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T. S. Eliot: The Waste Land

"The Waste Land" (1922) by Thomas Stearns Eliot is considered one of the major works of modern English literature.

Thomas Stearns Eliot. Foto.

It seems to be generally accepted that modernist poetry is difficult to understand; in many cases that may very well be so. However, “understanding” poetry is not always the point. A poem will speak not only to your intellect, but also to your emotions and imagination. So a poem may still be beautiful and evocative even if you don’t “understand” it. Many modernist poems fall into that category; and for many readers "The Waste Land" by T S Eliot is most likely one of them.

Thomas Stearns Eliot

Eliot was born in the USA in 1888. He was an extraordinarily bright boy, and received his first education at Harvard. He later studied and taught at universities in Paris and Oxford. His main interests were philosophy, religion, metaphysics and Renaissance literature. During his stay in England, he married an English woman in 1915 and some years later he got a British citizenship. His first collection of poems was published in 1917. Eliot’s writing is in general clearly influenced by the modernist tradition, and much of his poetry is hard to come to grips with. Critics have claimed that Eliot’s imagery and poetic technique is “unnecessarily obscure”, but even so most critics and theorists agree that T. S. Eliot is one of the most remarkable and influential writers of the 20th century. Eliot was awarded the Nobel Prize in Literature in 1948; he died in 1965.

The Waste Land

Possibly equaled by James Joyce’s Ulysses, "The Waste Land" is said to be one of the most important works of modern English literature. It is not always fair to compare different genres or works of art and thereby set the standards by which such rankings are done. But the rich imagery and the many allusions and references to classic mythology and writing certainly put the poem in a league of its own. The poem was published in 1922, and as the title indicates, it is a pessimistic observation of Western civilization – a land laid waste after World War I, and inhabited by depraved people with no sense of good and evil; half dead or half living. T. S. Eliot’s writing, and this poem in particular, became a standard for other modernist poets, among them Bob Dylan, who in his early career was influenced by Eliot’s imagery and poetic style. T. S. Eliot has dedicated his poem to his friend and colleague, the American poet Ezra Pound.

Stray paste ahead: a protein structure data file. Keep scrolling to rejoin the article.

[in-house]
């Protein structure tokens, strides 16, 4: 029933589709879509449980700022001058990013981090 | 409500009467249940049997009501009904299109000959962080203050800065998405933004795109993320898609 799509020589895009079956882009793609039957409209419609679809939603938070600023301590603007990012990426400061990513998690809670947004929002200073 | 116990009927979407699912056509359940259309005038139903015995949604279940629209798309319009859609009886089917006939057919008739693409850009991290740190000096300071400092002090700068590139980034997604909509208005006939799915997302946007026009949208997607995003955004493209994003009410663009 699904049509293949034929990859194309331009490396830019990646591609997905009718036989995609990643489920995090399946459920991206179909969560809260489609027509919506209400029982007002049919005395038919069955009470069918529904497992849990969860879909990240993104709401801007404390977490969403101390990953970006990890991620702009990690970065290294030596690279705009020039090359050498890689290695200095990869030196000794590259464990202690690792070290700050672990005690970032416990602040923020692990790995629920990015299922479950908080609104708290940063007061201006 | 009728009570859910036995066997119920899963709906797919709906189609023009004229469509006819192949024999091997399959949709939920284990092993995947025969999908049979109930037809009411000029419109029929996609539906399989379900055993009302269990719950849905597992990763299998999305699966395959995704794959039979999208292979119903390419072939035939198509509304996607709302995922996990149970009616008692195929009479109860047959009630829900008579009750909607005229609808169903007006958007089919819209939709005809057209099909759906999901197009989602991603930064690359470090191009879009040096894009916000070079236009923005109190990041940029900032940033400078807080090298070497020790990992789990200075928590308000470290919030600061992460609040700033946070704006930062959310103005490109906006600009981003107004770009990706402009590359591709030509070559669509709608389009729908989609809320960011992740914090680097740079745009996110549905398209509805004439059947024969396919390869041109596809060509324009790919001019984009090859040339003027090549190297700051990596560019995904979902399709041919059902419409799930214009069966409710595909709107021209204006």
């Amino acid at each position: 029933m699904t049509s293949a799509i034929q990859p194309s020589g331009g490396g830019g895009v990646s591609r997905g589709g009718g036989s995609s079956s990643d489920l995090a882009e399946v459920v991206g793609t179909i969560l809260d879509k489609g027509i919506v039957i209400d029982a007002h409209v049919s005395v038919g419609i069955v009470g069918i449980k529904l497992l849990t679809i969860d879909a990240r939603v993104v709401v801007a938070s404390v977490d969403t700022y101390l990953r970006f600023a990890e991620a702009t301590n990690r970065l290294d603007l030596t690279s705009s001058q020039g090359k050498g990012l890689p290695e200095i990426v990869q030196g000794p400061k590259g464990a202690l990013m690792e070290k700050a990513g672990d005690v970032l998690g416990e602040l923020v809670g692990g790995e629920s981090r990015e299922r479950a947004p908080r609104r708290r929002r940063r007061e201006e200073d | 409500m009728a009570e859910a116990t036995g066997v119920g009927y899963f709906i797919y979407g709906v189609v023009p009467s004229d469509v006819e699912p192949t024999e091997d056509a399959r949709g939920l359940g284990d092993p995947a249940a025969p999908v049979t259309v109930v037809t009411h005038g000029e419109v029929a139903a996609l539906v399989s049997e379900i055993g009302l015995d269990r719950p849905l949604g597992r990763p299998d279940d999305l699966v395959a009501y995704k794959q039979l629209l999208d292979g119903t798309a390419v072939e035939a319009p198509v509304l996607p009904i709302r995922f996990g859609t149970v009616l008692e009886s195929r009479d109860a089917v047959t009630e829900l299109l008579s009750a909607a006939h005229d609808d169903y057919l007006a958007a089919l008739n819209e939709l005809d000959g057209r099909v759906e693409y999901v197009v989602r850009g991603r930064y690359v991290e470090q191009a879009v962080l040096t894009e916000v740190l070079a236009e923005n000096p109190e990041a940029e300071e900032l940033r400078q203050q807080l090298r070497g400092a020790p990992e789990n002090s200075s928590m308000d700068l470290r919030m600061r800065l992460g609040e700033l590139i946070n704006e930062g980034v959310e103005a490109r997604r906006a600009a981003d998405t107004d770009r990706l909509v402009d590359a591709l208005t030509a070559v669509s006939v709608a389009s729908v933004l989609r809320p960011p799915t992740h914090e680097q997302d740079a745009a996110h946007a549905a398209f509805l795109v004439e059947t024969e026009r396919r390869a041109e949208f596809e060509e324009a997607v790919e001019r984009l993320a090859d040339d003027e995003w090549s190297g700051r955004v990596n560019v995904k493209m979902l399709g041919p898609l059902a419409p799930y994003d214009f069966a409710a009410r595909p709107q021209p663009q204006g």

"The Waste Land" is a long poem consisting of five parts, out of which the two first ones are presented here. Even if you don’t “understand” it all – try and focus on the big picture as you let the mood, the images, and the poetic language rise into an entity. After each stanza, you will find some notes that may be helpful for a better understanding of the poem.

"The Waste Land" (Part One and Two)

"The Waste Land" - Looking for a Meaning

Last updated 06/01/2018
Written by: Jan-Louis Nagel

Learning content

Literature after 1900

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External resources

  • SharedResourceDelte ressurser

    The Waste Land (Part One and Two)

  • SharedResourceDelte ressurser

    Death of a Salesman - Act 1

  • SharedResourceDelte ressurser

    Death of a Salesman - Act 2